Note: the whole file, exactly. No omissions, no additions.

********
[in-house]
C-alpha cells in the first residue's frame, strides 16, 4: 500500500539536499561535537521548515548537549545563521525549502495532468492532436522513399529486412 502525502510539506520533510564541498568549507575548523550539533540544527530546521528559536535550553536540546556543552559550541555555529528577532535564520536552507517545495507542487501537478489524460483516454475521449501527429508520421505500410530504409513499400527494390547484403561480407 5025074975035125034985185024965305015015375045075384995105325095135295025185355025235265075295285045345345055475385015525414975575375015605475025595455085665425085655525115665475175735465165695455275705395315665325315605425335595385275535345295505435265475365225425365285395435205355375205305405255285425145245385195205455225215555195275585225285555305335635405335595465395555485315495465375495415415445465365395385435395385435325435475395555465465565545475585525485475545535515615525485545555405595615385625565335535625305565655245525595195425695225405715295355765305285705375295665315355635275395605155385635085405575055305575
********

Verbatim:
[in-house]
C-alpha cells in the first residue's frame, strides 16, 4: 500500500539536499561535537521548515548537549545563521525549502495532468492532436522513399529486412 502525502510539506520533510564541498568549507575548523550539533540544527530546521528559536535550553536540546556543552559550541555555529528577532535564520536552507517545495507542487501537478489524460483516454475521449501527429508520421505500410530504409513499400527494390547484403561480407 5025074975035125034985185024965305015015375045075384995105325095135295025185355025235265075295285045345345055475385015525414975575375015605475025595455085665425085655525115665475175735465165695455275705395315665325315605425335595385275535345295505435265475365225425365285395435205355375205305405255285425145245385195205455225215555195275585225285555305335635405335595465395555485315495465375495415415445465365395385435395385435325435475395555465465565545475585525485475545535515615525485545555405595615385625565335535625305565655245525595195425695225405715295355765305285705375295665315355635275395605155385635085405575055305575